Having concluded that the trial court's finding of renewal finds support in the record, there remains the question of cancellation. The trial court regarded King's statement of August 13, 1970, that he did not desire to renew as only an attempt to cancel, requiring affirmative action by Travelers before cancellation could become effective. Travelers not having agreed to such cancellation prior to King's death, the trial court concluded that the policy was in force and effect as of the insured's death. Indeed, as of the date of King's death Travelers had not even received notice of King's intent, let alone acted on it.
The policy itself does not have a provision relating to cancellation and how it can be effected. Some policies of this type have a clause which permits the insured to cancel the policy at any time, with or without the consent of the insurance company. This, however, is not the instant case. Where, as here, the policy is silent as to cancellation, the trial court concluded that neither party to the contract could withdraw therefrom or cancel it without the consent, be it express or implied, of the other. This would appear to be the general rule, i.e., there must be a mutual agreement to cancel. Penn. Mut. Life Ins. Co. v. Ashton, 93 F.2d 565 (10th Cir. 1937); Riddle v. Rankin, 146 Kan. 316, 69 P.2d 722 (1937). And in relying upon cancellation, the insurance company of course has the burden of proving such. Blomquist v. Grays Harbor County Medical Serv. Corp., 48 Wash.2d 718, 296 P.2d 319 (1956). In the instant case the trial court found that Travelers had failed to establish cancellation, and that there was no manifestation of assent from Travelers till sometime subsequent to King's death. We agree. The record is quite clear that King's desire not to renew was not acted on in any way by Travelers till after October 2, 1970.
Travelers argues that Despard, however, did receive notice of King's desire not to renew prior to October 2, 1970, and that Despard, acting as agent for Travelers, had manifested an assent to cancellation of the renewed policy. Despard was a general agent for Travelers, though under the terms of the policy here involved it had 'no authority to change this policy or to waive any of its provisions.' In this connection, however, the trial court concluded that the applicable Kansas law was that the authority of a general agent to sell insurance did not carry with it the authority to cancel an existing policy. We are disinclined to disturb the trial court's conclusion as to Kansas law on this particular matter, which would appear to be in accord with the general rule. In this regard see, for example, American Ins. Co. v. Jamison Agency, Inc., 501 F.2d 1125 (8th Cir. 1974); Dupeck v. Union Insurance Company of America, 329 F.2d 548 (8th Cir. 1964); Western Casualty & Surety Company v. Lund, 234 F.2d 916 (10th Cir. 1956); and Equity Mut. Ins. Co. v. General Casualty Co. of America, 139 F.2d 723 (10th Cir. 1944).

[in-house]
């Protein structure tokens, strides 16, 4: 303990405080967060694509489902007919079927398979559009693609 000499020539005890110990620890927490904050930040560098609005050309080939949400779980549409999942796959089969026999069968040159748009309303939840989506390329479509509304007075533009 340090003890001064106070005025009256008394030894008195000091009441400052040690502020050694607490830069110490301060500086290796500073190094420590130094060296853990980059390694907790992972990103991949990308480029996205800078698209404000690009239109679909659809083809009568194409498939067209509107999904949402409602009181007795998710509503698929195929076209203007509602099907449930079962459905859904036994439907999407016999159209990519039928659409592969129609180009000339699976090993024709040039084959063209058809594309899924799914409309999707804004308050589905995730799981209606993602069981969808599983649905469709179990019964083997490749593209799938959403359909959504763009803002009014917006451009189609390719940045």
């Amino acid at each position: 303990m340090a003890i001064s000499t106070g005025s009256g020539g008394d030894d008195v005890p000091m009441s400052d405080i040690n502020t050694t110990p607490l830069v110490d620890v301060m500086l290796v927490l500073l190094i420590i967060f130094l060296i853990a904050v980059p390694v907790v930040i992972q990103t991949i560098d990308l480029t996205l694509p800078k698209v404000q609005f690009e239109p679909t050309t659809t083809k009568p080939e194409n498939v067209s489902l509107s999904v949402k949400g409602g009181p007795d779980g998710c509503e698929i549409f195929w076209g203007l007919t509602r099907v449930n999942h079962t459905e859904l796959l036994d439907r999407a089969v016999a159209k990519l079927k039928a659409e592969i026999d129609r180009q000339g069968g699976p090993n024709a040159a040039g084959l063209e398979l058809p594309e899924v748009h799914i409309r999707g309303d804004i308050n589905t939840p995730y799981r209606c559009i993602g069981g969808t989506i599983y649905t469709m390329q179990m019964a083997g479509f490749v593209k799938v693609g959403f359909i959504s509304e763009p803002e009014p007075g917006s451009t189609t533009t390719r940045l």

There is some suggestion here that as a matter of fact Despard had express authority to cancel insurance. In this regard, however, an admission was made by a Travelers' representative in pre-trial discovery that Despard had no such authority. This admission was made a part of the record in the trial of the matter. On such state of the record, we find no error in the trial court's specific finding that 'Despard had no authority to cancel insurance policies issued by Travelers Insurance Company.'